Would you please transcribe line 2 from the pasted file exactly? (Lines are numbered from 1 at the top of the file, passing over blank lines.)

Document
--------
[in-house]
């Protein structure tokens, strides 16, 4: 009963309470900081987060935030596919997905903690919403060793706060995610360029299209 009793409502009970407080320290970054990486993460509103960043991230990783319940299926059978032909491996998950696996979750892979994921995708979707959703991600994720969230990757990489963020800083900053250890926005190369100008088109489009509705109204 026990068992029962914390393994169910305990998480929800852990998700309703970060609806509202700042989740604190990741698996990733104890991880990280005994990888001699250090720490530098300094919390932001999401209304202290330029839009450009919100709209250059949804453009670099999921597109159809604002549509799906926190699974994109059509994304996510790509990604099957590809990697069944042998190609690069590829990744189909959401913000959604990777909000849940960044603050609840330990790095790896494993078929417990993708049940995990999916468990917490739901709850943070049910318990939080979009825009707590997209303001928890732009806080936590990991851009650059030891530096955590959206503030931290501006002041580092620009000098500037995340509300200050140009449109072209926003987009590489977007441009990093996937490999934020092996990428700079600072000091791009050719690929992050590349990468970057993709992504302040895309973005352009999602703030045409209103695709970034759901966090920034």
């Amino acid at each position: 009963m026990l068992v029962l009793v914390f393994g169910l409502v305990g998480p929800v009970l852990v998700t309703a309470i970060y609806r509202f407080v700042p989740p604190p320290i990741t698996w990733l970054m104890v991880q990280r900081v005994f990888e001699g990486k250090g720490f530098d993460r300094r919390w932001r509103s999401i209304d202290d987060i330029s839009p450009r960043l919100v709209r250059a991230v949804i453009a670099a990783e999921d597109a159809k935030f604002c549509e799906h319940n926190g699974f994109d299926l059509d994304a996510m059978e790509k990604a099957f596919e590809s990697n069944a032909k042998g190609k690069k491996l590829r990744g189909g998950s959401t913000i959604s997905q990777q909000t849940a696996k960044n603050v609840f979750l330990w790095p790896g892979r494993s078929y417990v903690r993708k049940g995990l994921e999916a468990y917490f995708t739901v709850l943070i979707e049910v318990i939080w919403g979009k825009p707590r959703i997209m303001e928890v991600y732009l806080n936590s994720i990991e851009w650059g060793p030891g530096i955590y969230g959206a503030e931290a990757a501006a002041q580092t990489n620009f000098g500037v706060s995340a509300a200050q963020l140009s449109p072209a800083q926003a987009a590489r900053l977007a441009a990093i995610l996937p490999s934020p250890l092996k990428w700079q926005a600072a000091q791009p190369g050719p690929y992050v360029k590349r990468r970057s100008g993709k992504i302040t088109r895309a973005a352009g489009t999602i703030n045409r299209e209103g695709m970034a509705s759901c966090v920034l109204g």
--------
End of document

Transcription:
């Protein structure tokens, strides 16, 4: 009963309470900081987060935030596919997905903690919403060793706060995610360029299209 009793409502009970407080320290970054990486993460509103960043991230990783319940299926059978032909491996998950696996979750892979994921995708979707959703991600994720969230990757990489963020800083900053250890926005190369100008088109489009509705109204 026990068992029962914390393994169910305990998480929800852990998700309703970060609806509202700042989740604190990741698996990733104890991880990280005994990888001699250090720490530098300094919390932001999401209304202290330029839009450009919100709209250059949804453009670099999921597109159809604002549509799906926190699974994109059509994304996510790509990604099957590809990697069944042998190609690069590829990744189909959401913000959604990777909000849940960044603050609840330990790095790896494993078929417990993708049940995990999916468990917490739901709850943070049910318990939080979009825009707590997209303001928890732009806080936590990991851009650059030891530096955590959206503030931290501006002041580092620009000098500037995340509300200050140009449109072209926003987009590489977007441009990093996937490999934020092996990428700079600072000091791009050719690929992050590349990468970057993709992504302040895309973005352009999602703030045409209103695709970034759901966090920034």